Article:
Year End Sale on Gift Tax - The Fine Print

That's right - the gift tax is on sale this year, but the opportunity is closing fast.  You have until December 31, 2010 to act on the biggest gift tax sale I have seen in my years of practice.  But what is the fine print?

  • Each person has a $1 million exemption from gift tax for gifts during their lifetime in excess of the annual exclusion amounts of $13,000 per gift recipient per year. 


  • In 2010 only, gifts over $1 million are taxed at 35%.  In 2009 the tax rate was 45% and its scheduled to go up to a maximum rate of 55% in 2011. 


  • There is no generation skipping tax on gifts made to grandchildren (or further generations) in 2010.  This creates an opportunity to shift wealth from grandma to grand-kids and leave Uncle Sam out in the cold.

So who is this sale targeted at?  Families where the oldest generation is "set" financially and can afford to give away dollars now, their children are already independently successful and don't "need" mom and dad's money, and the family goal is to maximize the amounts distributed to future generations.

Many families are surprised at the wealth of the oldest generation - those "old fashioned" values of saving dollars, deferred gratification and not buying things you can't afford has lead to large amounts of wealth.  The one year only gift tax sale is worth a family conversation over Thanksgiving to see if planning can be done now to reach the family's goals at a much lower cost. 

Image: Salvatore Vuono /

Showdown at the OleTax Corral

The people have spoken and the end is drawing near. The people are all of us who exercised our right to vote earlier this month and the end is the end of the tax cuts passed in 2001.  

If Congress does nothing, here is what happens to Income Taxes come January 1, 2011 (courtesy of :

And Income Taxes are just the beginning:

We have all been enjoying a federal capital gain rate of 15%.  This will go up to 20%.

Dividends have been being taxed at a flat 15% for years now.  In January, dividends will be taxed at earned income rates (see chart above).

The federal estate tax has been absent this year. It returns in 2011 with a $1 million exemption amount per person and a 55% maximum rate.

What will Washington do?  Who knows.  Maybe nothing, maybe something.  My first concern is today in November 15.  With a lame duck Congress, Thanksgiving recess and holiday celebrations on the horizon, how much time is there to do something thoughtful and good?  Tax policy effects everyone and everything.  Its great if you pay less, but the fact is that our government needs money to run, and if it's not coming out of your pocket, it's probably coming out of your other pocket. has "The Coming Tax Cut Showdown". Quick summary - everybody wants tax cuts, but they just can't agree who and how.  My fear, the status quo will continue, not because it is good tax policy, but because each side can point to the other and say "I wanted to do something, but he didn't".  Any takers on our elected representatives as a whole stepping outside of politics to just get it done?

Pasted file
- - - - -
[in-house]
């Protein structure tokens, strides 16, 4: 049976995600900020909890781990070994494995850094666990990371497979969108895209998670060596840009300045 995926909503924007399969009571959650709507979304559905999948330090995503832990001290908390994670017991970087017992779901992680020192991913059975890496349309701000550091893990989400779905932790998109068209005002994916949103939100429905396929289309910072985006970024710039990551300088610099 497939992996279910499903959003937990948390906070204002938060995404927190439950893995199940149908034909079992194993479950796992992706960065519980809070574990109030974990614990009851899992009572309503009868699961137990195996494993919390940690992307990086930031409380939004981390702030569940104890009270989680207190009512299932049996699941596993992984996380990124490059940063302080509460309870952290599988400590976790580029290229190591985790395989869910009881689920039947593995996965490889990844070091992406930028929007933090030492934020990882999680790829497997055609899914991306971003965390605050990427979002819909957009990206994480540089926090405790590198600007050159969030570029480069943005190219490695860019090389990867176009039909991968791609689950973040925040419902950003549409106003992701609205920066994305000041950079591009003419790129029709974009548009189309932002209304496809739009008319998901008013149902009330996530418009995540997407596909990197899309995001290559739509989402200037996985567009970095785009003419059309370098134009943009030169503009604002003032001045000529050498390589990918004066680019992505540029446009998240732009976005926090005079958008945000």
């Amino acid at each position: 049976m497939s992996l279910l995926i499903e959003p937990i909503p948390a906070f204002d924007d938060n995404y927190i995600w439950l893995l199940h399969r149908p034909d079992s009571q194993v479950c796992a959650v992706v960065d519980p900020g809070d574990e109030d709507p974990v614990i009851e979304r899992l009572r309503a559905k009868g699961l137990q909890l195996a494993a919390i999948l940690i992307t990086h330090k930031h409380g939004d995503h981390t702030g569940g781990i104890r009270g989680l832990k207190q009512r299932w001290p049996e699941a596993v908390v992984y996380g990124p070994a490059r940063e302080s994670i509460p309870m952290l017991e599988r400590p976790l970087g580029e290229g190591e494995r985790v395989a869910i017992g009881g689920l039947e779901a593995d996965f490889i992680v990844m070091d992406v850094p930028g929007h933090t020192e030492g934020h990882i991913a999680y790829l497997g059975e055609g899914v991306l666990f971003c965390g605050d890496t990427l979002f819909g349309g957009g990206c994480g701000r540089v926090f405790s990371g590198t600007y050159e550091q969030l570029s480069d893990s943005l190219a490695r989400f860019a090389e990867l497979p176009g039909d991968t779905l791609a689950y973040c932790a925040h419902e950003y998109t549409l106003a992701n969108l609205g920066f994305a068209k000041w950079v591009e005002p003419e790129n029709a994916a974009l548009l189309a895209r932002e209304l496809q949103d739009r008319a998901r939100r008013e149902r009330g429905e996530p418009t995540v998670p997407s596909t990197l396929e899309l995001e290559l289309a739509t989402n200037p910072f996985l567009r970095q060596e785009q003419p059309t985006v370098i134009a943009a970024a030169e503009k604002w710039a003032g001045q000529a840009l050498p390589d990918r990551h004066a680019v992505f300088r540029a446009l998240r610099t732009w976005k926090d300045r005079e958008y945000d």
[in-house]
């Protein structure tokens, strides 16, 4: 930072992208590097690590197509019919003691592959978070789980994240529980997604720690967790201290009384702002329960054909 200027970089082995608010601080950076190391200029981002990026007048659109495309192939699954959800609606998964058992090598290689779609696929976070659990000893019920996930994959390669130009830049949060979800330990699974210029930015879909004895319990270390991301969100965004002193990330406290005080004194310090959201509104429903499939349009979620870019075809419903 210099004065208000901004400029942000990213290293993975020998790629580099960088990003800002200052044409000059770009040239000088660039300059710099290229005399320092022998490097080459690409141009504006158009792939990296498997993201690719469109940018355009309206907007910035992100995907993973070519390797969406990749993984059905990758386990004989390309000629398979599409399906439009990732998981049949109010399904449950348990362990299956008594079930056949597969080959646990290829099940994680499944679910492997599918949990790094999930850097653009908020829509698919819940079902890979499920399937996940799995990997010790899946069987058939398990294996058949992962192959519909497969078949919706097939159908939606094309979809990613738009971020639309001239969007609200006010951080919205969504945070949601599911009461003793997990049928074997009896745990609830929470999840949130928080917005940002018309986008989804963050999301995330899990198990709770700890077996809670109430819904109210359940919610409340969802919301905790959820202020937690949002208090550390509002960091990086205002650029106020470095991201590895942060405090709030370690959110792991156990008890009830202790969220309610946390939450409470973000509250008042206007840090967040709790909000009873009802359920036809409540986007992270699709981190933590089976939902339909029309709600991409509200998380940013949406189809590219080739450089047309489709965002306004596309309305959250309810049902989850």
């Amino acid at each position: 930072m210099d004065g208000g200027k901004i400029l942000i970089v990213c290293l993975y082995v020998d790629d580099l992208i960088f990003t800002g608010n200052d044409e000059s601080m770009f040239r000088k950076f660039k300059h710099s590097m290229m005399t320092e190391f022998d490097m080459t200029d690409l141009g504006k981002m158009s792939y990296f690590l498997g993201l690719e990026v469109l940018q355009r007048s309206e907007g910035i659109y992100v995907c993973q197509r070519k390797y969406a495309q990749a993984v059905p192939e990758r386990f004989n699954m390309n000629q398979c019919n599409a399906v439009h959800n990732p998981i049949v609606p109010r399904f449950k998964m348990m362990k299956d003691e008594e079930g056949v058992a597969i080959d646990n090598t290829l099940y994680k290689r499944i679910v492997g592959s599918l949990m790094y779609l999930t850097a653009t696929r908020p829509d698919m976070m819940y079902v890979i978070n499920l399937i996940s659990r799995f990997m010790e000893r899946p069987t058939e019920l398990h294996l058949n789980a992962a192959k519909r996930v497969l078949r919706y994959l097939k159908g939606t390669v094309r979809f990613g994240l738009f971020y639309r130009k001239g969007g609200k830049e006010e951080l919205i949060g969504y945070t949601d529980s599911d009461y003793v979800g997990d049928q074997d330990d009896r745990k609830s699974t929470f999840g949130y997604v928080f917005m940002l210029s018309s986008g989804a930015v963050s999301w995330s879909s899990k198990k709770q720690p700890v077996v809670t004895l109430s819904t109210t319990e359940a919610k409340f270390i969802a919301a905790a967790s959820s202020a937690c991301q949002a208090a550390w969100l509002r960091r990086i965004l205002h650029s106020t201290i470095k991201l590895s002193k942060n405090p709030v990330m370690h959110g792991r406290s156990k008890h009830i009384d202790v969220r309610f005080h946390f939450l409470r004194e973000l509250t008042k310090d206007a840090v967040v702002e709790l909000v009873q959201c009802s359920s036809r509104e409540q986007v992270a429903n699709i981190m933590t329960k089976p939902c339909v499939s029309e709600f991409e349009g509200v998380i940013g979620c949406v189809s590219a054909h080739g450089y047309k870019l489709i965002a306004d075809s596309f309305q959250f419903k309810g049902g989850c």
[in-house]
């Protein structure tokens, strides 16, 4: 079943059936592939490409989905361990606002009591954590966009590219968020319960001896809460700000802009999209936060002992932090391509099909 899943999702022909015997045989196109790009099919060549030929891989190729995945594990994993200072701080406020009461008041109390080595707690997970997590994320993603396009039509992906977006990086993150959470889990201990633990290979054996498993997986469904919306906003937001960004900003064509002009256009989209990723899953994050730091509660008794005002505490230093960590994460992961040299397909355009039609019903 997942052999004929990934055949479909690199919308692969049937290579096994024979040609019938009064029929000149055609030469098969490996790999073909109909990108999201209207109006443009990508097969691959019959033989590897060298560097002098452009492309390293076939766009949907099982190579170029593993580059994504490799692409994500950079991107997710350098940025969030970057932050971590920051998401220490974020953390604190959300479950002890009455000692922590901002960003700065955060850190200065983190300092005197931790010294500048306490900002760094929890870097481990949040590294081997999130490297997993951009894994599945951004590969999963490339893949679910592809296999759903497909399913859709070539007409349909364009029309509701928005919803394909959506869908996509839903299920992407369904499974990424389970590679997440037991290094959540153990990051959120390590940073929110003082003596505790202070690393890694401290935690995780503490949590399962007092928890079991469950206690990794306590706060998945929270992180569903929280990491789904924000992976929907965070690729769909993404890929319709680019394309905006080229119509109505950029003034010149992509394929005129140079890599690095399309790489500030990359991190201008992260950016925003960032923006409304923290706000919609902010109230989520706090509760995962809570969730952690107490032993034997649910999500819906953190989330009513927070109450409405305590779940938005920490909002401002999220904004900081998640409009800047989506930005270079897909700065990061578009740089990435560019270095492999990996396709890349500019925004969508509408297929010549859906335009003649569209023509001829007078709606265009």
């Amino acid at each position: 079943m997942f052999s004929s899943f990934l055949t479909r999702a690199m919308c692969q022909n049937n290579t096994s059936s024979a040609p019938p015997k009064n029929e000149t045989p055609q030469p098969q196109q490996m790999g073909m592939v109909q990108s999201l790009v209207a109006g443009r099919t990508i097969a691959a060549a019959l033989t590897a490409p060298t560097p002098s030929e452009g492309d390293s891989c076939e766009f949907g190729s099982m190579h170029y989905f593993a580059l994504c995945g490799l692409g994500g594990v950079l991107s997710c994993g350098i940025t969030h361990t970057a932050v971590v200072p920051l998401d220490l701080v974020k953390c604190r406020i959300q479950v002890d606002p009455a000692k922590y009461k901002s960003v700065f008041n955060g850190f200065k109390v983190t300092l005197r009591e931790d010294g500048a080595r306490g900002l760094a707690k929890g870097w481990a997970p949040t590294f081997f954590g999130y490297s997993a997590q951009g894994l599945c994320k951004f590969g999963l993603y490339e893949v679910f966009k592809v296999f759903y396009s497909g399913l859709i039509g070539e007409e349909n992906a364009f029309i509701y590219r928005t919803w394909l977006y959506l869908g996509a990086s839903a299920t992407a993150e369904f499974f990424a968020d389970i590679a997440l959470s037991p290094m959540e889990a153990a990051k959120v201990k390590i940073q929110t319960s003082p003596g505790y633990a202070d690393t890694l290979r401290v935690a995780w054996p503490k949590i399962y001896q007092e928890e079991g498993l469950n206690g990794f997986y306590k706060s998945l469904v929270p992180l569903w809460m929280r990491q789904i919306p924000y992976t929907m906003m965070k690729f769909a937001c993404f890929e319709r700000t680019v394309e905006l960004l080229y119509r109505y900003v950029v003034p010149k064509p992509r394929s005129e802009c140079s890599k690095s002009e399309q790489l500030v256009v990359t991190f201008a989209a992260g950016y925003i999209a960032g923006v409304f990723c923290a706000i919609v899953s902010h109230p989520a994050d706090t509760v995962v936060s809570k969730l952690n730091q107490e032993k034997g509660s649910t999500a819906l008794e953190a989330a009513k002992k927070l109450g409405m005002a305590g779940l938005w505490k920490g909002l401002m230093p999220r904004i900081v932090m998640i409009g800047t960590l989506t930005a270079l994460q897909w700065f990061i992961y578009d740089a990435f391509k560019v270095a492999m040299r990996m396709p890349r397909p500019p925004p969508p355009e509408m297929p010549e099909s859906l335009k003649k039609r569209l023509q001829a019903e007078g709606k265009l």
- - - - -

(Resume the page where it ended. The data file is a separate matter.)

Personal Injury Settlements - Taxable or Not?

You've been injured in a car accident. Thank goodness you're OK, but you broke your arm in addition to other bangs, cuts and scrapes and your back still feels out of wack.  You were out of work to recover and then find work to be more difficult.  You settle the case and all the damages you suffered are reduced a an amount of money.  Question - Does the government share in the damages award in the form of taxes?  Well, as with all good lawyers answers, it starts with "it depends".  In short, it depends on if the award you are getting are for the injury you suffered and not loss of economic benefit - such as lost wages when you were out of work that you would have had to pay taxes on had you been there.   Steven Loeb, Esq. of our Tax Department explore that question in detail as a guest blogger.

Under Section 104 of the Internal Revenue Code, certain payments for physical personal injuries are excludable from gross income. In Schleier v. Commissioner, 515 U.S. 323, the United States Supreme Court adopted a two step approach which mandates that: (1) the cause of action must be based upon a tort-type action; and (2) the proceeds must be received on account of personal physical injuries or sickness.

What is difficult is that neither the IRS nor any regulations provide guidance on the term "physical injuries or physical sickness". (Don't you love the law - they give you a rule without a definition)  Even in "proposed" regulations under Section 104 of the Code (IRS proposed these in 2009), there was no specific definition of "physical injury" or "sickness". The case law under Section 104 type matters is being kind "all over the place". What is interesting is that the IRS as well as taken a stand on Section 104. In LTR 200041022, the IRS ruled that damages received by a couple in a settlement with wife's employer for unwanted physical contacts without "any observable bodily harm" were not received on account of physical injuries and were included in gross income. There are additional Memorandums provided by the IRS which address this area of the law including ILM 2008-09001.

The case law is likewise unhelpful in many circumstances. What is important is for any attorney drafting the complaint for damages based out of a Section 104 type case where one is looking for damages resulting from bodily injury to speak with a competent tax attorney well versed in the Section 104 area of the law.

Additionally, taxes are not the only source of deduction to a personal injury award.  It might be appropriate to have the award paid into a Special Needs Trust so as to not be eviscerated by lifetime medical costs.